Wednesday, August 05, 2009

Of UU Dodos

Many thanks to Transient and Permanent for reminding us about, and providing a link for, The Liberal Christian, edited by the excellent Scott Wells.

I was particularly struck by "Ecclesiastical Dodo Tree, A tale of growth and survival by the Rev. Derek Parker." In it, Rev Parker makes the case that growing the total number of congregations is, in the long term, "one of the most pressing growth issues for the future of Unitarian Universalism in North America." I think that while this statement is true, it is so far into the long term that discussing it today is like the parents of a baby suffering from failure to thrive syndrome worrying about whether the grandchildren will get into a good school- better you should make sure the kid grows up to give you grandchildren at all.

What is needed to plant new congregations? Many things, but enough UUs in the seats to be worth filling out the paperwork for a start. "Wherever two or more are gathered in my name" may be enough to satisfy Jesus, but not the UUA. While there is no minimum number for an "emerging congregation", experience with all other organizations tells me that fewer than a dozen are unlikely to be able to maintain, let alone grow to the thirty required to be a real congregation. Very, very few congregations can afford to lose a dozen of the kind of dedicated, energetic members it takes to build a new congregation, let alone thirty for a recognized congregation. My own congregation is 103 years old, and has only spun off two others, and both of those were in the 70s.

Why do people found new congregations- regardless of religion- anyway? There is one common reason, having moved to a location that doesn't have a church of your persuasion; I imagine most UU emerging congregations are started that way. Two reasons Evangelists have seldom apply to us, I suspect: your congregation has grown so large- 10,000 or more- that you just have to split to stay a manageable size (if that were common, we wouldn't be having this discussion); or the "if you build it, they will come" form of evangelism, deliberately moving somewhere that doesn't have a church and building one to convert the heathens. There aren't a lot of UUs with that sort of evangelical spirit; and even if there were, would it work? As I noted above, the whole discussion is occurring because we did build them, and they didn't come. Why else would someone leave their congregation, friends, and fellowship to start another? A reason common to both Baptists and UUs in my experience is having a major congregational vote, the losing faction leaving to found a new congregation of like minded. I know a Baptist church from my childhood, and at least two UU congregations in this city that were founded this way. I don't think that's necessarily a healthy way to grow.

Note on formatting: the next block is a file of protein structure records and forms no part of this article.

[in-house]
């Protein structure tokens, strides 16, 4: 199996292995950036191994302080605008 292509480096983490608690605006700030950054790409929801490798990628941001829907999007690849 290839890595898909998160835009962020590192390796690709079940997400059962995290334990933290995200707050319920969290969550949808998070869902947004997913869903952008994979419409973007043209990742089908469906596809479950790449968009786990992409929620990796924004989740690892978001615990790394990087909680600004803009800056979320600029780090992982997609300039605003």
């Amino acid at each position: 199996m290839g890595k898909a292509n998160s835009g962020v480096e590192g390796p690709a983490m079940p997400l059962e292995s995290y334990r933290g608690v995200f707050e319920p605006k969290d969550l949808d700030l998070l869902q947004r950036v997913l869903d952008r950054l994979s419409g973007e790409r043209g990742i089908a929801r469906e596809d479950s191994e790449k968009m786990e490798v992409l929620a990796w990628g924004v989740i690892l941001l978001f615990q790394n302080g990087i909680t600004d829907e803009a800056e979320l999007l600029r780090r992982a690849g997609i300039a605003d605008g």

I think we need to look at why youth raised UU don't stay, why once enthusiastic new members leave, and why visitors don't return. I think we need to face the fact that half our membership is only here for the RE, and will leave as soon as their kids are grown. I think we need to look at the public image we project with advertising like "Is God getting in the way of going to church? Come to the church that doesn't have or want one!" Once we solve these issues, we can think about growing the number of congregations; but planting new congregations without first growing the total number of Unitarians will only result in making the average congregation smaller... and as the average right now is scarcely a hundred, (if you look at the list on the official website, you'll find hundreds with membership under 75, many with membership of 50 or less), we'd risk them becoming too small to survive.

1 comment:

Diggitt said...

Joel, I totally agree. I do wonder whether our surviving with a foot in two camps is a relic of a time, and that time is passing.

Can any "religious" group survive for long if it includes both atheists and believers? I've been working on that answer for years and am no wiser than when I started.